President Casey Undergoes Eye Surgery

You might have heard that McDaniel College President Roger Casey just had eye surgery. On March 6, he posted on Facebook that he would be having his retina repaired the next day. “It’s no metaphor when I say, I look forward to seeing you again,” said Casey with his characteristic sense of humor.

On March 10, he posted a picture of himself with the caption, “My selfie-pity photo. Day three face down. Two to go.” So what’s going on with the Prez? Before his surgery, the Free Press had a chance to speak with him about the procedure and how it will impact him and his duties as President.

Q: So what’s going on with your eye?

President Casey: “I have a condition known as a macular hole, namely, a hole has formed in the retina of my left eye.  While rare, these things just happen, so it’s more bad luck than genetics or an injury.  Best way to describe the condition: it’s a rainy night in your car and your windshield wipers don’t work.

On Friday, the 7th, I am having surgery to plug the hole, to stop the digression, and hopefully improve my current vision.  Surgeons at the Wilmer Eye Clinic of Johns Hopkins will do the procedure.  They are among the best on the world, so I feel fortunate to live here.”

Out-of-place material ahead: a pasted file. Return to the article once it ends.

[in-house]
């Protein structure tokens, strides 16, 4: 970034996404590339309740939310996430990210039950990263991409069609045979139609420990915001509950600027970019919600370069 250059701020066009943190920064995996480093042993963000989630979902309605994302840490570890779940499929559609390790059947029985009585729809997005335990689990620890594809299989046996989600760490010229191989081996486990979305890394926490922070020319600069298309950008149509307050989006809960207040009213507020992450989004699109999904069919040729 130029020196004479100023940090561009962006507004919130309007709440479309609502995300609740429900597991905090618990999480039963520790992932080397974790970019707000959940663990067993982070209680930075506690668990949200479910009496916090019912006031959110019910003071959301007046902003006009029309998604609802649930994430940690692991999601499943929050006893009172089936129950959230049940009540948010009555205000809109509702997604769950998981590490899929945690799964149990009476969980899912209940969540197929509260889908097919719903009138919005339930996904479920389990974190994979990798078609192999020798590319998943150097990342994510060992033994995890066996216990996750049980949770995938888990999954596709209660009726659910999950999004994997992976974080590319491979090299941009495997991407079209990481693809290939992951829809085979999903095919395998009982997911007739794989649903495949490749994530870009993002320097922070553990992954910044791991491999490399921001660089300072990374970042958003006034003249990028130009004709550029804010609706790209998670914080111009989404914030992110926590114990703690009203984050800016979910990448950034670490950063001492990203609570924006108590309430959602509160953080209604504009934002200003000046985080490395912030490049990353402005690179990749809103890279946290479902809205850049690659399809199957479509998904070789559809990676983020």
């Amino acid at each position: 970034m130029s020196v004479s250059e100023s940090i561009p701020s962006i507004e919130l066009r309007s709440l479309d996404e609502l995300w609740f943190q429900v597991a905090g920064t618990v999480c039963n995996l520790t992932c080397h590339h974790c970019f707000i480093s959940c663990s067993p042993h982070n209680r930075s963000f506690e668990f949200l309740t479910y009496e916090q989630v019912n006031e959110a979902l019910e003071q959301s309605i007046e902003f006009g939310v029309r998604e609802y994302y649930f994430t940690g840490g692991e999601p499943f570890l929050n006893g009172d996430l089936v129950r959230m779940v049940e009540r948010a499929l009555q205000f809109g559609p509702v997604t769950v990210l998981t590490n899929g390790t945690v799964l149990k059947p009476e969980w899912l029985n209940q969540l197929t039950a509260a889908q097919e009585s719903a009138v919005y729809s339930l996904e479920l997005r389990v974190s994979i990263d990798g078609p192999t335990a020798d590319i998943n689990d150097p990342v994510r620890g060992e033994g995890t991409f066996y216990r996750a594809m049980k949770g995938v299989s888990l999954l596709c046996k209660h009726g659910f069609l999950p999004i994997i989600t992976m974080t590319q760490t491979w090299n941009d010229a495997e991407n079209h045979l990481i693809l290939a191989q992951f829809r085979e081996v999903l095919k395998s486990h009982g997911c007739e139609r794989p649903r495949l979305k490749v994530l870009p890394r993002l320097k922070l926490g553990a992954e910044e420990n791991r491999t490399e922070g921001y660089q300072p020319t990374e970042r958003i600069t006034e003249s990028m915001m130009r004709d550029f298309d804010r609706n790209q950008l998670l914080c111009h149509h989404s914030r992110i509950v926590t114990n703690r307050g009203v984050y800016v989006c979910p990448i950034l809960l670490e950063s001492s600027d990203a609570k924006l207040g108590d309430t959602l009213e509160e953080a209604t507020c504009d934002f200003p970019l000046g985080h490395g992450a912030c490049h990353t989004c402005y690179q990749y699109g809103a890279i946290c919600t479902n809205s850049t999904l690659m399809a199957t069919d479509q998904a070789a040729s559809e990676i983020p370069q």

Q: Is it serious?

President Casey: “The procedure is called a vitrectomy.  They remove the vitreous from my eye, repair the hole, and fill the eye with a gas balloon to hold in place the repair, since you can’t suture a retina.

The recovery requires that I lie flat on my face or keep my face down for five days to keep the balloon pressing on the retina.  Following that, it will be three weeks to three months before I learn how well the procedure worked.  Assuming success, sometime later this year I will have to have the lens surgically replaced in my eye because the surgery causes a cataract to form on the lens.  And because of my near-sightedness, they will probably then replace the lens in my right eye to give me the best vision I can possibly attain—but it will never again be 20/20.”

Q: How long do you think you’ll be “inactive”?

President Casey: “I should be back at work once I can stand up, even though I won’t be able to see out of my left eye for a while, but I’ve adapted pretty well to that over the last month anyway.  I can’t drive or fly for a while either until the gas dissolved in the eye.  The body will replace it with saline as part of the natural healing process.”

Q: Will anyone be taking over your duties while you’re away?

President Casey: “While I’m incapacitated, the Provost will be in charge, but hopefully my time out of pocket will be no more than when I’m on vacation.  I look forward to returning to my duties full-time by the end of spring break. I think my race car driving days are over though.”